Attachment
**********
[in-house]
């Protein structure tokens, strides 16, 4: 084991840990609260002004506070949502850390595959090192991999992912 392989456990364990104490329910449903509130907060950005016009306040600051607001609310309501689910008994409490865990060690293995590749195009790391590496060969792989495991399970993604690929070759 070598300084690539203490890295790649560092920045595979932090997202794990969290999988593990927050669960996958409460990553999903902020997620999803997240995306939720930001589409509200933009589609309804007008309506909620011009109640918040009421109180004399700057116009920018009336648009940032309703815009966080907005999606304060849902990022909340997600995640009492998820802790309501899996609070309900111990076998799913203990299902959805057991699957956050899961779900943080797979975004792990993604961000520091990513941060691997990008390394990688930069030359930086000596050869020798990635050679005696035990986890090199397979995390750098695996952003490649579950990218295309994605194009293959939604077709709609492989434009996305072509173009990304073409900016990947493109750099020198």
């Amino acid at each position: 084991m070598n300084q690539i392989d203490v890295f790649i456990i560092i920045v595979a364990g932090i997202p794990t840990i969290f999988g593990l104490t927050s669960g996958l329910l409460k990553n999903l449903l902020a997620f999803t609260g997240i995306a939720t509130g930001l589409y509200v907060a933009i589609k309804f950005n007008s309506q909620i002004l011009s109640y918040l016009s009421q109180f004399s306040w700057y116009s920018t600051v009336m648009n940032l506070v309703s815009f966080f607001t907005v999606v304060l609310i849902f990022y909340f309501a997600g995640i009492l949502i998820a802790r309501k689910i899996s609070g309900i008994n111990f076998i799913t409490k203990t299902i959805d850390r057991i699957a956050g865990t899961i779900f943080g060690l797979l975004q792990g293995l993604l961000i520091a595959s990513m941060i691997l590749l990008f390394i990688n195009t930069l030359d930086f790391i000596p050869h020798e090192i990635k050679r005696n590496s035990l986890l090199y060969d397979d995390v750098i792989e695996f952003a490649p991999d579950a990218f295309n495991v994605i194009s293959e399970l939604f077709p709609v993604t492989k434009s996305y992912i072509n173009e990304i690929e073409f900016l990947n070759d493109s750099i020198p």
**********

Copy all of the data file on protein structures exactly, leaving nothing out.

[in-house]
């Protein structure tokens, strides 16, 4: 084991840990609260002004506070949502850390595959090192991999992912 392989456990364990104490329910449903509130907060950005016009306040600051607001609310309501689910008994409490865990060690293995590749195009790391590496060969792989495991399970993604690929070759 070598300084690539203490890295790649560092920045595979932090997202794990969290999988593990927050669960996958409460990553999903902020997620999803997240995306939720930001589409509200933009589609309804007008309506909620011009109640918040009421109180004399700057116009920018009336648009940032309703815009966080907005999606304060849902990022909340997600995640009492998820802790309501899996609070309900111990076998799913203990299902959805057991699957956050899961779900943080797979975004792990993604961000520091990513941060691997990008390394990688930069030359930086000596050869020798990635050679005696035990986890090199397979995390750098695996952003490649579950990218295309994605194009293959939604077709709609492989434009996305072509173009990304073409900016990947493109750099020198």
């Amino acid at each position: 084991m070598n300084q690539i392989d203490v890295f790649i456990i560092i920045v595979a364990g932090i997202p794990t840990i969290f999988g593990l104490t927050s669960g996958l329910l409460k990553n999903l449903l902020a997620f999803t609260g997240i995306a939720t509130g930001l589409y509200v907060a933009i589609k309804f950005n007008s309506q909620i002004l011009s109640y918040l016009s009421q109180f004399s306040w700057y116009s920018t600051v009336m648009n940032l506070v309703s815009f966080f607001t907005v999606v304060l609310i849902f990022y909340f309501a997600g995640i009492l949502i998820a802790r309501k689910i899996s609070g309900i008994n111990f076998i799913t409490k203990t299902i959805d850390r057991i699957a956050g865990t899961i779900f943080g060690l797979l975004q792990g293995l993604l961000i520091a595959s990513m941060i691997l590749l990008f390394i990688n195009t930069l030359d930086f790391i000596p050869h020798e090192i990635k050679r005696n590496s035990l986890l090199y060969d397979d995390v750098i792989e695996f952003a490649p991999d579950a990218f295309n495991v994605i194009s293959e399970l939604f077709p709609v993604t492989k434009s996305y992912i072509n173009e990304i690929e073409f900016l990947n070759d493109s750099i020198p």